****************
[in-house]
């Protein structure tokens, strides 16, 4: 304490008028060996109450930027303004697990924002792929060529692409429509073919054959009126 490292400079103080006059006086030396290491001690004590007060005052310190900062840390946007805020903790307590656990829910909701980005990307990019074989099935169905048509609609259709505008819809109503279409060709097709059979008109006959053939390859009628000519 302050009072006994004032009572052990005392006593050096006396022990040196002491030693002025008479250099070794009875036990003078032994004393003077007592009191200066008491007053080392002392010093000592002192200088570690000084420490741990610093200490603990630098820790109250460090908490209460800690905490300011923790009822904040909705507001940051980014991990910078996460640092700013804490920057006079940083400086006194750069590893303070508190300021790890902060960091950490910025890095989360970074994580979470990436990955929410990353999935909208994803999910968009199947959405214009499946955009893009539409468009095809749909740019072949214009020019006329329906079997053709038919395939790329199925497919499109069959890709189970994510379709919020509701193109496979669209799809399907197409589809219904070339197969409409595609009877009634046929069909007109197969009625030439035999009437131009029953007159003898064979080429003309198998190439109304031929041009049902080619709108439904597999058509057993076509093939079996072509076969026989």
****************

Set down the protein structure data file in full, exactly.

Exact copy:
[in-house]
């Protein structure tokens, strides 16, 4: 304490008028060996109450930027303004697990924002792929060529692409429509073919054959009126 490292400079103080006059006086030396290491001690004590007060005052310190900062840390946007805020903790307590656990829910909701980005990307990019074989099935169905048509609609259709505008819809109503279409060709097709059979008109006959053939390859009628000519 302050009072006994004032009572052990005392006593050096006396022990040196002491030693002025008479250099070794009875036990003078032994004393003077007592009191200066008491007053080392002392010093000592002192200088570690000084420490741990610093200490603990630098820790109250460090908490209460800690905490300011923790009822904040909705507001940051980014991990910078996460640092700013804490920057006079940083400086006194750069590893303070508190300021790890902060960091950490910025890095989360970074994580979470990436990955929410990353999935909208994803999910968009199947959405214009499946955009893009539409468009095809749909740019072949214009020019006329329906079997053709038919395939790329199925497919499109069959890709189970994510379709919020509701193109496979669209799809399907197409589809219904070339197969409409595609009877009634046929069909007109197969009625030439035999009437131009029953007159003898064979080429003309198998190439109304031929041009049902080619709108439904597999058509057993076509093939079996072509076969026989």